S Korea 'world record filibuster' ends
South Korean opposition lawmakers have ended a parliamentary filibuster that lasted 192 hours, which is believed to have set a new world record.
They were trying to block an anti-terrorism bill which they said threatened personal freedoms.
But they gave up on Wednesday fearing a public backlash, as the prolonged anti-terror proceedings were delaying the passing of other important bills.
The previous world record of 57 hours was set by a Canadian party in 2011.
The end of the filibuster in Seoul means that a bill backed by the ruling Saenuri Party, which holds the majority of seats in parliament, will be put to a vote and is likely to be passed.
The legislation allows intelligence services to collect a wide range of personal information - including phone records - on anyone deemed to pose a security risk. Opposition parties said it would violate privacy rights and could be used to stifle political dissent.
'Dereliction of duty'
Filibustering is a parliamentary delaying tactic by which MPs drag out speeches to the end of the allocated time, so that no vote can be held.
South Korea's filibuster was spearheaded by main opposition party Minjoo which was joined by other smaller parties, and began last Tuesday, 23 February.
Their tactics included reading out lengthy academic articles in full as well as news articles and internet comments, staging elaborate and rambling monologues and even reading from George Orwell's novel 1984.
Seo Young-Kyo, a lawmaker of South Korea's main opposition Minjoo Party, delivers a speech to call for revision of a disputed anti-terrorism bill on the main floor of the parliament in Seoul on 29 February 2016.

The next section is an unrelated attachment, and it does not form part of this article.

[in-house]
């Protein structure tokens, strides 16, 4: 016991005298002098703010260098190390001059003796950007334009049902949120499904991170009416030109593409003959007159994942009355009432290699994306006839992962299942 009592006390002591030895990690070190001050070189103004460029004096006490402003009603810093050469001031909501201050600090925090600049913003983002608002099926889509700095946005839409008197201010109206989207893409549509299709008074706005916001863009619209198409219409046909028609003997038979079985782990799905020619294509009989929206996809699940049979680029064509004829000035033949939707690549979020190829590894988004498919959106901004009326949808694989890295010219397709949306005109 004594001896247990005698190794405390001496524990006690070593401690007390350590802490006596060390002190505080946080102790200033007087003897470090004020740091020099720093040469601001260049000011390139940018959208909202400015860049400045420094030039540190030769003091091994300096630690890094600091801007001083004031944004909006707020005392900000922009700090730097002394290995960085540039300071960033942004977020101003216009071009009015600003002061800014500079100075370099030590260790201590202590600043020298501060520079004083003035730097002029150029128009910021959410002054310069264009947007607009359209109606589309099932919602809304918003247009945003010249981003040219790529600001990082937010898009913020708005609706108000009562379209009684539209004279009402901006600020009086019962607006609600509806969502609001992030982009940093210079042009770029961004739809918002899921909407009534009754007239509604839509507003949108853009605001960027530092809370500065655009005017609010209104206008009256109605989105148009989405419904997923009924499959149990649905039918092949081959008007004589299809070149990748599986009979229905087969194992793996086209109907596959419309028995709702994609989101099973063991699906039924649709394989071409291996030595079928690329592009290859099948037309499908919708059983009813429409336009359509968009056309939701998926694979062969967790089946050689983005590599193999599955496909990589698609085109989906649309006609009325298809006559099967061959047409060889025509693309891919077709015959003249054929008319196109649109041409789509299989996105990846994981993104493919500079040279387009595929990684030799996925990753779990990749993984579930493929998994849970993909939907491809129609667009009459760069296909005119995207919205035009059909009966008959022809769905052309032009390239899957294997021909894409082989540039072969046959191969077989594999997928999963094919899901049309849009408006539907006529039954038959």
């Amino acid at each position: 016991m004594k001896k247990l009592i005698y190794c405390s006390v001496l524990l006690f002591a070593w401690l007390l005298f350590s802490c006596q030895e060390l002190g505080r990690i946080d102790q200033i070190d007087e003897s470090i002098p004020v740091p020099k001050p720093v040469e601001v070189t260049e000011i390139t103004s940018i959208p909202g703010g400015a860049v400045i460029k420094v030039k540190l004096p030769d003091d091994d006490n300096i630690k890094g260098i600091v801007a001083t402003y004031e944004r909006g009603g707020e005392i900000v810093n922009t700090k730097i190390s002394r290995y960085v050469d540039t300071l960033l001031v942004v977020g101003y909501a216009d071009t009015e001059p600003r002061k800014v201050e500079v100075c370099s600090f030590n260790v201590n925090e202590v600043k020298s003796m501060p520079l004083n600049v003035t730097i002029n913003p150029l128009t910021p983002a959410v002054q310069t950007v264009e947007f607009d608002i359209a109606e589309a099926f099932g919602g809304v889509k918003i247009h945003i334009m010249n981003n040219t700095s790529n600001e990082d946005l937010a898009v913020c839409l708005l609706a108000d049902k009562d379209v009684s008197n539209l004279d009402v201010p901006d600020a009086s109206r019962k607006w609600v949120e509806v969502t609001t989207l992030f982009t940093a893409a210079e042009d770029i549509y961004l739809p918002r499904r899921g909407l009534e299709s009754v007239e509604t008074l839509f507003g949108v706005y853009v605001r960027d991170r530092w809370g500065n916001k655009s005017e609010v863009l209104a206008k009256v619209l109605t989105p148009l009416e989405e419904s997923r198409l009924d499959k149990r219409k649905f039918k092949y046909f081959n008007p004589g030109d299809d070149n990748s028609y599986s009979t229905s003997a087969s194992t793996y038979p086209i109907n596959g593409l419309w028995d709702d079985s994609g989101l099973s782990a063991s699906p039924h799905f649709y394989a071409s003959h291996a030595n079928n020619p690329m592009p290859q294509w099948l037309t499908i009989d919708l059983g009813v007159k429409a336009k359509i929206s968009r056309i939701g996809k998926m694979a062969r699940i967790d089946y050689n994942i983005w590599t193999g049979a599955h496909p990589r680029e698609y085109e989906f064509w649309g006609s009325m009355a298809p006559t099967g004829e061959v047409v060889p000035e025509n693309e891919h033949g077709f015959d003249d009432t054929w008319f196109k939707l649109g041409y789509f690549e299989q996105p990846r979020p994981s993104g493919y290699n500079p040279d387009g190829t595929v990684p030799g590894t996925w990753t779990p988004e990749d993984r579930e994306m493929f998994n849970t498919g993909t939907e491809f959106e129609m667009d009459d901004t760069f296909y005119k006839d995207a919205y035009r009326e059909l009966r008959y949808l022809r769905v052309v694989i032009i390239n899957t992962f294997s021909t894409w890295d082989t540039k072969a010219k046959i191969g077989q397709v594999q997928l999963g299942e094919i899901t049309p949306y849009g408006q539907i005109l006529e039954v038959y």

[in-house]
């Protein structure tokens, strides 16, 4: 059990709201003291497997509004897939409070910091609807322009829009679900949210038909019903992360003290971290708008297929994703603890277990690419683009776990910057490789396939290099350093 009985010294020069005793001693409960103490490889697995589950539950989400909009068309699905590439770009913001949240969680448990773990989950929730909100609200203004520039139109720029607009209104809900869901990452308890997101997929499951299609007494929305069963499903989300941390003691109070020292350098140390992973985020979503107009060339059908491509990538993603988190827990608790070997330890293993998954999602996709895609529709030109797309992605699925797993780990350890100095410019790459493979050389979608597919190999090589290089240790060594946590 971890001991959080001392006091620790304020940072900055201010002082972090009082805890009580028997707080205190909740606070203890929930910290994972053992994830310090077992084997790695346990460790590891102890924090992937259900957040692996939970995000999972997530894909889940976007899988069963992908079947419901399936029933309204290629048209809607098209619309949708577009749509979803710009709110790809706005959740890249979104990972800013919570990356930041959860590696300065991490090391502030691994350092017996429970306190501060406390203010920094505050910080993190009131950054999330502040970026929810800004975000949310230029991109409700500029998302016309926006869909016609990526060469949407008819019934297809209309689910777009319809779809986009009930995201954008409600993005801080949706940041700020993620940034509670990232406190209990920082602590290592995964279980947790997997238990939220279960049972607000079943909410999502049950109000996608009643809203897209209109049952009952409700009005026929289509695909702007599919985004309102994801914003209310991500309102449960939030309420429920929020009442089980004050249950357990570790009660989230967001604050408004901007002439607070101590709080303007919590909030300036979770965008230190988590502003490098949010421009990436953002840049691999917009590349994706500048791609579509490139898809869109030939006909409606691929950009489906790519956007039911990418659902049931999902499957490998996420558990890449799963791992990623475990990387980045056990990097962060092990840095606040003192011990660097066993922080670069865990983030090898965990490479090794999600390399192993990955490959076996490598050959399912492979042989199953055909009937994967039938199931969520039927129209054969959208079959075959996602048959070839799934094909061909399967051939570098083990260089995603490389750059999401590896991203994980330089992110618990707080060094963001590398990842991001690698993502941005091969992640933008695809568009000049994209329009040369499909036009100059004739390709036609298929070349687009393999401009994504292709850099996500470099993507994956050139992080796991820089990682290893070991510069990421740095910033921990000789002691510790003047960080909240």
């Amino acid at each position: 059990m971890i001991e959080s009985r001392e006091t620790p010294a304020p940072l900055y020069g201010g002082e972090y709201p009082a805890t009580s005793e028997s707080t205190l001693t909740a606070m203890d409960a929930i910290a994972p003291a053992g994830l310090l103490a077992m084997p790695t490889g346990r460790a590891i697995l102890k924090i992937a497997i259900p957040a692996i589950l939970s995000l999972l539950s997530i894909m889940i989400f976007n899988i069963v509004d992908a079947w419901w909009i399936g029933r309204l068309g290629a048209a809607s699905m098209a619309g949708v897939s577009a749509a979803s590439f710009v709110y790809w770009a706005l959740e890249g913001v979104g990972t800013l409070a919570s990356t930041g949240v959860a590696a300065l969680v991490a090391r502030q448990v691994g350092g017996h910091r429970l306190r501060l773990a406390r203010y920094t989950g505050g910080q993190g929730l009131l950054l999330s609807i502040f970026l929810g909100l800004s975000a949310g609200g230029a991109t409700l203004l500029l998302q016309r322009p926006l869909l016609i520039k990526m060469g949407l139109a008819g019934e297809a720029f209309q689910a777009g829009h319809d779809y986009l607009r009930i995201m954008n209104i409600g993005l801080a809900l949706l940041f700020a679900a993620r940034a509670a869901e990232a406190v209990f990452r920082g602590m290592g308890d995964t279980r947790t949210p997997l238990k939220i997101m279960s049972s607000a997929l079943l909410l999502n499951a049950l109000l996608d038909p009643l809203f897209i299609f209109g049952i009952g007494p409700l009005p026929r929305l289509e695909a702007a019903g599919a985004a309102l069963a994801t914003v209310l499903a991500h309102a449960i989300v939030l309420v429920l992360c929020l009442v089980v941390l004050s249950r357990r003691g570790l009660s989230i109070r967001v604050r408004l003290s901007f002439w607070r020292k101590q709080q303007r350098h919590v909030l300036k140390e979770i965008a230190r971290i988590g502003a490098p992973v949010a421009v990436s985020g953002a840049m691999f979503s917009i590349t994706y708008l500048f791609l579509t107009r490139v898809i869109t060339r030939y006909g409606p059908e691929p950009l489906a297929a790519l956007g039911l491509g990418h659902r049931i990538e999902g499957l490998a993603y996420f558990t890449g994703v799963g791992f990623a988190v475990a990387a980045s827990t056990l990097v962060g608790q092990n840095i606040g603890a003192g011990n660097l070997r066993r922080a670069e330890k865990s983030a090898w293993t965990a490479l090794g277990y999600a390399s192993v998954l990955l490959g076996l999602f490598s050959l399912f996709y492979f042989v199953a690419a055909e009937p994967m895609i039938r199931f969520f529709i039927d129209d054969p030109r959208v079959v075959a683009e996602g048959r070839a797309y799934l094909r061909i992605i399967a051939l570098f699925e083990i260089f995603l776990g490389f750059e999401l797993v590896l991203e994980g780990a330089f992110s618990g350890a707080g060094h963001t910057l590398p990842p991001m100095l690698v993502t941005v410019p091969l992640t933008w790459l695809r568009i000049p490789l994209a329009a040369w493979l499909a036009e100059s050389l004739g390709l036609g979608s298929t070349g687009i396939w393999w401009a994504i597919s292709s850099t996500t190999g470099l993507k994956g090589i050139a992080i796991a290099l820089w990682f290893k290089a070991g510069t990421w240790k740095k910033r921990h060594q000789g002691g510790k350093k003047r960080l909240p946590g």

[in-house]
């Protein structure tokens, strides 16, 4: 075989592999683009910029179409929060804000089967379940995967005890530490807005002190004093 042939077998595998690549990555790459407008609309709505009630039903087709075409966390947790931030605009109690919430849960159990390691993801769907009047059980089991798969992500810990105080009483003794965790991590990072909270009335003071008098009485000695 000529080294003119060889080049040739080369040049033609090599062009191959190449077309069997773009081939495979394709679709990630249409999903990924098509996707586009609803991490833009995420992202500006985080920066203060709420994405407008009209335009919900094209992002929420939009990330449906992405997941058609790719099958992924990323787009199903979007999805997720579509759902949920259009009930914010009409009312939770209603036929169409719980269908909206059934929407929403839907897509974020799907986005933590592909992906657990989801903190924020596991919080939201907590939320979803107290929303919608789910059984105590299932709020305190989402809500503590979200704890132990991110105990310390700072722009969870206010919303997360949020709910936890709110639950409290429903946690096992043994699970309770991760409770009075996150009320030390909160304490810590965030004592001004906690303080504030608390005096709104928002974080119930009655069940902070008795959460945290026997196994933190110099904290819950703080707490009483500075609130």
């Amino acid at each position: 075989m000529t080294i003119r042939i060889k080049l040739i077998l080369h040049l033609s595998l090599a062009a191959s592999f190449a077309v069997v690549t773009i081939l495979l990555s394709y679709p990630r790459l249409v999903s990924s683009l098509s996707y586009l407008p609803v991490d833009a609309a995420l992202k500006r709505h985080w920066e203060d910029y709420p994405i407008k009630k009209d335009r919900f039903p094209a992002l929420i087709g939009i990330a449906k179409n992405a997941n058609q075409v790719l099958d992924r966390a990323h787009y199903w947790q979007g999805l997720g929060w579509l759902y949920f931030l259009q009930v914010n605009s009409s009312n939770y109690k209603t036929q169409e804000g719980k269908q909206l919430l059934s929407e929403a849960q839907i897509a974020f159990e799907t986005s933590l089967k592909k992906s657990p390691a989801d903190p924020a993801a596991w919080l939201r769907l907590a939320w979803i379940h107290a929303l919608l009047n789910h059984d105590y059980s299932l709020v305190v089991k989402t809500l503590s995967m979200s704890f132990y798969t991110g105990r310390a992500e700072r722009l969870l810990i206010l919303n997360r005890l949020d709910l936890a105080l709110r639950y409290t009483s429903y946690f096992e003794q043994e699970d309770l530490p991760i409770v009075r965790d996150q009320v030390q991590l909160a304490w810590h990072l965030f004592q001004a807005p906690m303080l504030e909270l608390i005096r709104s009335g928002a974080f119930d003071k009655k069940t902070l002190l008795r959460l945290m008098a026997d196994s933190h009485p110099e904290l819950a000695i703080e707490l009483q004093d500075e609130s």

Some lawmakers were spotted wearing trainers, while others reportedly refrained from drinking water so that they could cut down on loo breaks. Still others were seen dozing off in their seats during the marathon session.
The longest speech made was by Jung Cheong-rae, who spoke for 11 hours 39 minutes.
They would have succeeded if they had managed to hold out until the end of the parliamentary session at midnight on 10 March.
But as the days wore on they faced increasing public criticism, as the filibuster was delaying the passage of bills on North Korean human rights and electoral districts for April's general election.
But President Park Geun-hye had argued such measures were necessary and condemned the filibuster as "nothing more than a dereliction of duty".
"The National Assembly is nearly paralysed at a time when people's lives and safety are exposed to terror threats," she said in a televised speech on Tuesday, according to Yonhap.
Filibustering around the world
One of the longest individual filibusters in history came in 1957, when US Senator Strom Thurmond spoke for more than 24 hours against civil rights reforms
Texas state Senator Wendy Davis spoke for more than 10 hours in 2013 to block a bill that would shut most abortion clinics in the US state
In December 2010 Austrian Green MP Werner Kogler made a speech lasting 12 hours and 42 minutes
In 1935 US Louisiana Democrat Huey Long tried to defeat a bill by speaking for more than 15 hours, reciting recipes for Roquefort salad dressing and fried oysters
In 1936 the Independent Unionist MP Tommy Henderson spoke for almost 10 hours straight in the Parliament of Northern Ireland